We report an original all-optical synchronization scheme suitable for a quantum relay based experiments at telecom wavelengths. After discussing the entangled photon sources’ performances, we validate our scheme by performing a two-photon interference at the relay station.
We discuss the hybrid integration of multiple components for the production of telecom band single photon sources. We implement four, on-chip, waveguide channels capable of producing four spatially separated collinear pairs of single photons. Using laser inscribed waveguide circuits and point-by-point bre Bragg gratings (FBG), we interface, separate and lter generated photon pairs. We propose using fast switches to actively route multiple heralded single photons to a single output producing an enhanced rate while maintaining a xed noise level.
Periodically poled lithium niobate waveguides (PPLN/W) are considered to be one of the most useful toolboxes for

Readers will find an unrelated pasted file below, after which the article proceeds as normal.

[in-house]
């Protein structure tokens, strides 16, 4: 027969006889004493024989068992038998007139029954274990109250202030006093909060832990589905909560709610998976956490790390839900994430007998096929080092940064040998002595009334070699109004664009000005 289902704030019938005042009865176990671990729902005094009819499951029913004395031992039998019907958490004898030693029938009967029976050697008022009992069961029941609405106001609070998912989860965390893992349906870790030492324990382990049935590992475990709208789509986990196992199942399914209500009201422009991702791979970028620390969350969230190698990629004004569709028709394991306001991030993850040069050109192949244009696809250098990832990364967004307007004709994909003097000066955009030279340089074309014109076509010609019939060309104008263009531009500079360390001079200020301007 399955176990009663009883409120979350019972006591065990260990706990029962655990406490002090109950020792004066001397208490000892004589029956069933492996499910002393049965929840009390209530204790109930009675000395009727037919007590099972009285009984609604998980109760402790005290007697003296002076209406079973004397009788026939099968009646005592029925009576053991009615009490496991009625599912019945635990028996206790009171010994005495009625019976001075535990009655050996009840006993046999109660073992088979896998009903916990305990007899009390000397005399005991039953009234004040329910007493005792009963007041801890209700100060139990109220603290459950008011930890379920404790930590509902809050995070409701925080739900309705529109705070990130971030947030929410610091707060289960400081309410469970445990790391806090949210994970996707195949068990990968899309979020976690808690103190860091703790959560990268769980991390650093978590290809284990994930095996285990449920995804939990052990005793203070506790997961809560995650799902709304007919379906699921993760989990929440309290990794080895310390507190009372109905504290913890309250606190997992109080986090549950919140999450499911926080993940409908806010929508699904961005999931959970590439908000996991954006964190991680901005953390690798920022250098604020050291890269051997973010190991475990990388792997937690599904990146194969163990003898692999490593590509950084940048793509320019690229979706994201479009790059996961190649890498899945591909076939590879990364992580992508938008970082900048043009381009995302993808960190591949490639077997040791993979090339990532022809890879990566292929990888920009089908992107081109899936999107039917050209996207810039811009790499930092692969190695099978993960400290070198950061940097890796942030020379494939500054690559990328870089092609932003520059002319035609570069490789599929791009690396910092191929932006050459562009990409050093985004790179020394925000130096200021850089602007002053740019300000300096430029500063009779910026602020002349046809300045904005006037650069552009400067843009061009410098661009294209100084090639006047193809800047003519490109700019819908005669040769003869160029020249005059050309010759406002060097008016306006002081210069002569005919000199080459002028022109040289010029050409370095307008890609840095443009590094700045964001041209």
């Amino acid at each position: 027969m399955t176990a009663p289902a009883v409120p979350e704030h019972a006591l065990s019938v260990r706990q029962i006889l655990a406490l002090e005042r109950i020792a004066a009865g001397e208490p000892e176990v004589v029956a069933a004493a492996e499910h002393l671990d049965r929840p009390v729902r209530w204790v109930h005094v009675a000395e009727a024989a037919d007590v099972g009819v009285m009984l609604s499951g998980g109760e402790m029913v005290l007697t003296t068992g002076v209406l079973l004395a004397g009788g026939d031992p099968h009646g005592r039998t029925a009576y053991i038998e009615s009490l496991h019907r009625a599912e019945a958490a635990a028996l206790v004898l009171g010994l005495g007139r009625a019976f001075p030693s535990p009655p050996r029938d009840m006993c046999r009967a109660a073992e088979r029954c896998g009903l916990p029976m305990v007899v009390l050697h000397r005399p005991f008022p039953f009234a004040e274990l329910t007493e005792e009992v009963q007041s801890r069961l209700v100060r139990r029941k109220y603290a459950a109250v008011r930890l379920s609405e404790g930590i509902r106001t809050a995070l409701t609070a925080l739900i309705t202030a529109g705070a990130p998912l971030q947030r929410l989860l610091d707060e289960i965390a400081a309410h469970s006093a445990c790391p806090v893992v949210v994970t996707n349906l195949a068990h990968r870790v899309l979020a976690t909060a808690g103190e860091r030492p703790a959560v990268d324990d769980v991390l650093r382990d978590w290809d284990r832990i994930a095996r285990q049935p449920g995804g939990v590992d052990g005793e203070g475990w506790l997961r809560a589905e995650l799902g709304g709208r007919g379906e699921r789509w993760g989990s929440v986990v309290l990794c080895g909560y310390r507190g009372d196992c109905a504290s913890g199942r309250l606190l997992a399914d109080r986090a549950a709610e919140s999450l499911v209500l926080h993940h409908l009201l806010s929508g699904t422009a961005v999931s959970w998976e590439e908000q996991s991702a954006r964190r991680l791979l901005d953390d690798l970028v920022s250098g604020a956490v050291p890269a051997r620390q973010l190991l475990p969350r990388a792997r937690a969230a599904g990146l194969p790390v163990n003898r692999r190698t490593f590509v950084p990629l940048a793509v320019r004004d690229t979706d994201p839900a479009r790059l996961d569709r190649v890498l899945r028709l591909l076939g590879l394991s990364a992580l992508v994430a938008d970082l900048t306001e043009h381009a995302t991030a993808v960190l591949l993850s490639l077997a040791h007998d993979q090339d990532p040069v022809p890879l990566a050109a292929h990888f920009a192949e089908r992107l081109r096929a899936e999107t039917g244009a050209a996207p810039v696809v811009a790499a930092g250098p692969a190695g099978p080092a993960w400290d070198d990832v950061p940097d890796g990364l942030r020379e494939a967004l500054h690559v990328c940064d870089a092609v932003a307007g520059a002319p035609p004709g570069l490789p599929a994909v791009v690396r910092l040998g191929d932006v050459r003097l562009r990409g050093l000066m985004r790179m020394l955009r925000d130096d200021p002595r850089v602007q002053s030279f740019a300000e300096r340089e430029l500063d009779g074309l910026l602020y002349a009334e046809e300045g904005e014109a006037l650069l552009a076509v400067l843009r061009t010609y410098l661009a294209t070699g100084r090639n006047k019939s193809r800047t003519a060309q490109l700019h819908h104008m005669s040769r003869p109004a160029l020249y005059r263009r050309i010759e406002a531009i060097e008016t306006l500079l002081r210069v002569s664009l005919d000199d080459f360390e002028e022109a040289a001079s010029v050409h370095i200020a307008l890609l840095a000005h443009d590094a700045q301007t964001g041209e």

enabling quantum communication experiments. Thanks to the high optical confinement over longer lengths than in bulk
configurations (a few cm in our case), such structures provide highly efficient non-linear interactions, i.e., in parametric
downconversion, or sum and difference frequency generation regimes. Within the framework of long-distance quantum
communication at telecom wavelengths, PPLN/Ws have therefore been proved to be a key ingredient for building ultrabright
sources of time-bin, as well as polarization entangled photons, and for photonic quantum interfaces providing
coherent wavelength conversions from telecom to visible wavelength range, and conversely. During the presentation, we
will discuss some recent experimental advances regarding polarization entanglement sources and quantum interfaces.
We report on a guided wave asynchronous heralded photon source based on the creation of non-degenerate photon pairs by spontaneous parametric down conversion in a Periodically Poled Lithium Niobate waveguide. We show that using the signal photon at 1310\nm as a trigger, a gated detection process permits announcing the arrival of single photons at 1550nm at the output of a single mode optical fiber with a high probability of 0.37. At the same time the multi-photon emission probability is reduced by a factor of 10 compared to poissonian light sources.